Elgato Facecam review
(credit: Elgato)

Elgato has long been known as a manufacturer at the top of the list for equipment geared towards content creators. From microphones to capture cards to even foam panels, there’s no peripheral that the company won’t touch. And now, it’s pushing into the camera space with the release of the Elgato Facecam.

The Facecam is Elgato’s first stand-alone camera and is geared towards the enthusiast-level creator. Retailing for $199.99 USD, it boasts a 1080p resolution with 60 fps plus a number of features that Elgato claims will bring your content to the next level. But just how good is this camera, and is it worth the somewhat hefty price?


The Elgato Facecam in review

Right out of the box, you’ll notice there isn’t much to the camera. You get the Facecam, a monitor mount with a ¼” thread, a privacy cap, and a detachable USB-C to USB-A 3.0 cable. All pretty standard stuff.

One of the first things that caught me by surprise was how large the Facecam actually is. Sitting at 3.1” x 1.9” x 2.3”, the camera is a bit bulky for my liking. Thankfully the bulk doesn’t add on any extra weight, as it comes in at just 96g. In fact, it’s actually lighter than my Logitech Brio 4K camera that is less than half the overall size of the Facecam. 

Elgato Facecam Specs

Supported Resolutions 1080p60, 1080p30, 720p60, 720p30,
540p60, 540p30
Optics Elgato Prime Lens (all-glass)
Focus Range 30 – 120 cm (11.8 – 47.2 in)
Aperture f/2.4
Focal Length 24 mm
Field of View (FOV) 82° (diagonal)
Connection USB 3.0 (or better), Type C
Dimensions W 79 x H 48 x D 58 mm | 3.1 x 1.9 x 2.3 in
Weight 96 g | 0.21 lb

How does it look?

Without doing anything but plugging it in, the Elgato Facecam worked great out of the box. The picture was sharp and there was nothing that really needed to be done before putting it into use for testing. To get more out of it, however, the proprietary Camera Hub software comes with a number of settings to toy around with to get the best picture. 

In the Camera Hub, you can adjust things like your white balance and exposure compensation. It also doesn’t take up many resources, making it something that can easily be left open while capturing or streaming.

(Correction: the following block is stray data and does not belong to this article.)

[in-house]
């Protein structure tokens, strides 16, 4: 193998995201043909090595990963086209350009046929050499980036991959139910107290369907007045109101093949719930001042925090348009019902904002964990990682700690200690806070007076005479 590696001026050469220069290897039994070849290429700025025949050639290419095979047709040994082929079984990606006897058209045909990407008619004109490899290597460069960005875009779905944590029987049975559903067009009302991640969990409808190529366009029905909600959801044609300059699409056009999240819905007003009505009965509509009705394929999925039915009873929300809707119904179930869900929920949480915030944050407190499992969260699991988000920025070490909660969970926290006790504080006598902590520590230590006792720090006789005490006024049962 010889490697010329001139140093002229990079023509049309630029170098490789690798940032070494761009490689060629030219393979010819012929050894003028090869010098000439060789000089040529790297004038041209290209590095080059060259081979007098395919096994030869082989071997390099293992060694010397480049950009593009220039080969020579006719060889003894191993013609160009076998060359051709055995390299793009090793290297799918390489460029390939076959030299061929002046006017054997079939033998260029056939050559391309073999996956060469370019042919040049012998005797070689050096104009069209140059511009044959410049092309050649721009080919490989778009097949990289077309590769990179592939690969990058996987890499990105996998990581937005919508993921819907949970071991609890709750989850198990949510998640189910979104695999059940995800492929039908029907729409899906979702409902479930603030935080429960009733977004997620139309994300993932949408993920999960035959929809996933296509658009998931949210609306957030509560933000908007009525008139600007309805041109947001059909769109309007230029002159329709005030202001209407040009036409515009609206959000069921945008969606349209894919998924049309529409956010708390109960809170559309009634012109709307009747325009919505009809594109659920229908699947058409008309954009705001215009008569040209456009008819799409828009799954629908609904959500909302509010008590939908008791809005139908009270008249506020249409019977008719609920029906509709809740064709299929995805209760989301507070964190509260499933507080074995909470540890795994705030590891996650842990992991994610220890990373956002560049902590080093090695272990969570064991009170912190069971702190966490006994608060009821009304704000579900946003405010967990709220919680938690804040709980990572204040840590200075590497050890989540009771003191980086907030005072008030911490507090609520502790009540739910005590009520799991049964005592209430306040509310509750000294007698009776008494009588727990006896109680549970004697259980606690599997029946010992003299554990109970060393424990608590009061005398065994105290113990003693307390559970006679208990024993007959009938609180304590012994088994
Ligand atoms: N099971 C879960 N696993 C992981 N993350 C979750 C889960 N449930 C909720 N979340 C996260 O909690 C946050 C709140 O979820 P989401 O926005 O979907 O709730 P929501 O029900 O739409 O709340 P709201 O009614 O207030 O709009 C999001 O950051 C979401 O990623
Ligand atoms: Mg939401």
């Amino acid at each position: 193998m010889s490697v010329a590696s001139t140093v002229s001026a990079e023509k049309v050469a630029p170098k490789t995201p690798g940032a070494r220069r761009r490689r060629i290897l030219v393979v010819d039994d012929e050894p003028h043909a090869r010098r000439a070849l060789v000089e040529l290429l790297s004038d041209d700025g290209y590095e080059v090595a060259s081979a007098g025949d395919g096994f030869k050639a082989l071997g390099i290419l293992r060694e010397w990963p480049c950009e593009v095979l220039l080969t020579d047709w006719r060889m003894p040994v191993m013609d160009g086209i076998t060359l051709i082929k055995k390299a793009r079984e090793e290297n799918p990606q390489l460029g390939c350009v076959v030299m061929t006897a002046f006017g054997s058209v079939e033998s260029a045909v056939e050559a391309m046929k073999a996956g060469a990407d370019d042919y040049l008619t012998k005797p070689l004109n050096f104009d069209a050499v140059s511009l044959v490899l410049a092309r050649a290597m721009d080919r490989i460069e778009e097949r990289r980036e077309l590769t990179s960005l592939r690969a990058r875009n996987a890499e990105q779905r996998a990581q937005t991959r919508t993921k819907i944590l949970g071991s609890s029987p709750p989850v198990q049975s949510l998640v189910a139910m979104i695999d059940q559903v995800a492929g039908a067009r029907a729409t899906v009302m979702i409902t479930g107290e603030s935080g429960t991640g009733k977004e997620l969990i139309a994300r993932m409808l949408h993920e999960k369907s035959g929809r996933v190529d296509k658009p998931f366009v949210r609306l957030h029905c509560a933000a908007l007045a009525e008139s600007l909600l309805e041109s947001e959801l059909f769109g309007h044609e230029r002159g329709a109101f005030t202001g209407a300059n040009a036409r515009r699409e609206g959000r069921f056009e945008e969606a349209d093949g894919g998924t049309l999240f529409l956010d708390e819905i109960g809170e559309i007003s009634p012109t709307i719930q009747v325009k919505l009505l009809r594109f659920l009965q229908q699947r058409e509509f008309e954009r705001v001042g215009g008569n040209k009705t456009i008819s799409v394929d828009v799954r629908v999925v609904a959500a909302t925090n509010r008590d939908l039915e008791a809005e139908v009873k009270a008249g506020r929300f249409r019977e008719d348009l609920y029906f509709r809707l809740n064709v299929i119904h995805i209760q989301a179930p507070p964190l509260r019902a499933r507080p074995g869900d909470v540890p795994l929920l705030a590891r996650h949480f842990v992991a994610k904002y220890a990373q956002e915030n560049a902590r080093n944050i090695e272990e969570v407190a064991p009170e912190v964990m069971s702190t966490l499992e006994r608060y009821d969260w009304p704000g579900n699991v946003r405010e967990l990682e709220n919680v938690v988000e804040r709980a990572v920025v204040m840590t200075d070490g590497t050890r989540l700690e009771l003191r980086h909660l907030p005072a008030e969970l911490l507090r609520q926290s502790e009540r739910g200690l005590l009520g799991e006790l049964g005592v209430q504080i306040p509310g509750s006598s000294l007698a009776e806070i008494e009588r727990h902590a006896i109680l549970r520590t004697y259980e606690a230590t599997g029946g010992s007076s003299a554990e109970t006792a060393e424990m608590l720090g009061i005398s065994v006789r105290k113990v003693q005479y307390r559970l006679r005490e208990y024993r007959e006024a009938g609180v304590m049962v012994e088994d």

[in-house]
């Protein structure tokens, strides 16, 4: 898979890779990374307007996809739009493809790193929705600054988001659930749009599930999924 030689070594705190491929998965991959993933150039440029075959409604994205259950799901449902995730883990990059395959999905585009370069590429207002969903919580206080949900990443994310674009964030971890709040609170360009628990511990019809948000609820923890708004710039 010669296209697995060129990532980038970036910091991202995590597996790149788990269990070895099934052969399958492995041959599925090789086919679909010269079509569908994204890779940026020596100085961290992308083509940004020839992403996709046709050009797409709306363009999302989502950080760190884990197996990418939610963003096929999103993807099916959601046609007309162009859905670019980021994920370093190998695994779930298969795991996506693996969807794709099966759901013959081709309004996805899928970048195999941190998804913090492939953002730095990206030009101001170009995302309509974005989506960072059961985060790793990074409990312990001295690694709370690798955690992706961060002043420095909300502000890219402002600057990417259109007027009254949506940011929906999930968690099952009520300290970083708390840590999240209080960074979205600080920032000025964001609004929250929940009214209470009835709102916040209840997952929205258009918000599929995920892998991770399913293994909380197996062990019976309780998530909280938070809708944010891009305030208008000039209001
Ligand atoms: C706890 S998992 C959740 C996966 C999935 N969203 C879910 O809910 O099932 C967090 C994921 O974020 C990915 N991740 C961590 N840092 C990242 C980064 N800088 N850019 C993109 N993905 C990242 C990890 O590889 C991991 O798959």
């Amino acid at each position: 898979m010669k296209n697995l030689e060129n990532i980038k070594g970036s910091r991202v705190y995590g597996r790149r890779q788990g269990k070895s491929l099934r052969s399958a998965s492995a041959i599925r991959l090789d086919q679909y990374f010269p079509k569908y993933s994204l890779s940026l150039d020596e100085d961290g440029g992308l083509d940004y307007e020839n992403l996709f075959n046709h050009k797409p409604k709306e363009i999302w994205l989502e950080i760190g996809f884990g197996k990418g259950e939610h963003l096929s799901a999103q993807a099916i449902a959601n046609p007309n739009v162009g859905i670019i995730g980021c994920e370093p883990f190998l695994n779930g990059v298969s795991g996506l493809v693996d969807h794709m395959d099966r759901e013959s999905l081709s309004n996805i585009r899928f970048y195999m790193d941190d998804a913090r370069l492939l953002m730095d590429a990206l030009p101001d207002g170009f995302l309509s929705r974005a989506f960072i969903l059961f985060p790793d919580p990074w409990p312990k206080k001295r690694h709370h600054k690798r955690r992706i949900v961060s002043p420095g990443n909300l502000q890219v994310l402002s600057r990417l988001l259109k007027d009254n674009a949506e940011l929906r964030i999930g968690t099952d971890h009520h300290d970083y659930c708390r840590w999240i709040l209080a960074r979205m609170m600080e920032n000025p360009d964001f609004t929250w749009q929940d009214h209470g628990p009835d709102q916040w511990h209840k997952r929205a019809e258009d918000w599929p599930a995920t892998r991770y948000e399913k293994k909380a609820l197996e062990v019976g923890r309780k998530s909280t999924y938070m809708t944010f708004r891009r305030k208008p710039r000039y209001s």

The camera features an all-glass “Elgato Prime Lens” that takes advantage of the Sony STARVIS CMOS sensor which allows for a quality picture in various lighting conditions. 

That was one of the first things that needed to be tested, because not every creator will have the same lighting. Some have to deal with both natural and artificial lighting that could cause problems for the camera. With just a few adjustments, it didn’t take long to get the best look for my personal setup using the aforementioned Camera Hub. There’s even an ISO readout available within the hub that helps you understand what adjustments to make to your lighting to improve the quality of your image. It’s a key feature of the software that will come in handy quite often. 

Camera Hub Home Windows software elgato facecam review

The Camera Hub is a shining spot of the Elgato Facecam (Credit: Elgato).

One of the best things with the camera, however, is that once you fine-tune your settings, you don’t have to worry about them again. The Elgato Facecam includes flash memory that saves the settings directly to the camera.

The camera has a field of view (FOV) up to 82° and stays focused and clear no matter how close or far you zoom. Speaking of focus, Elgato utilized a fixed focus lens that stops focus hunting. I was skeptical about that at first, but I decided to just do some fast motions within the frame, and the camera didn’t lose focus on me once, even though I wished it would cover my ever-balding head.

Elgato says that the built-in heatsink will keep the camera cool, but I found it to get a little bit too warm to the touch. It’s not the biggest problem, because how often are you going to be grabbing your camera while using it? Still, with the heatsink being a selling point, it would be nice for it to remain cool to the touch after just an hour of use.

There’s no built-in microphone, as that would’ve added unnecessary weight to the camera for something not many would utilize. Because, be real, there’s not a single webcam microphone worth using over a standalone mic.

Facecam Lifestyle Shot 01

(Credit: Elgato).

Is the Elgato Facecam worth the investment?

The Elgato Facecam does a lot of things really well. It’s easy to set up right out of the box, and the Camera Hub software makes it simple to get the best picture you can. Of course, the lack of 4K and the $199 USD price tag is going to be a turnoff to those in the market for a new camera.

That said, the overall clarity of the Elgato Facecam can be better than a lot of the 4K cameras available in the same price range, including my Brio 4K which needs heavy help on the lighting side to get it right. That alone gives the Elgato Facecam an edge to those that want a sharp image for their videos with little effort. 

If the price doesn’t scare you away and you want an easy way to get clean and clear 1080p, the Elgato Facecam is the camera for you.

Elgato Facecam


The Elgato Facecam may have a steep price tag, but it's better and easier to use than a number of cameras in its price range, making it a worthy entry to the camera market.

Mike Straw
Michael Straw is a gamer who just happens to be an experienced journalist. In his near decade-long career, Mike has covered some of the biggest events in the world from E3 to the NFL Draft. He was once the second-ranked player in the world in NHL 09 on Xbox Live, and is a trained professional wrestler. In addition to being the Hardware Editor of PCI, Mike is also the Managing Editor of Sports Gamers Online.

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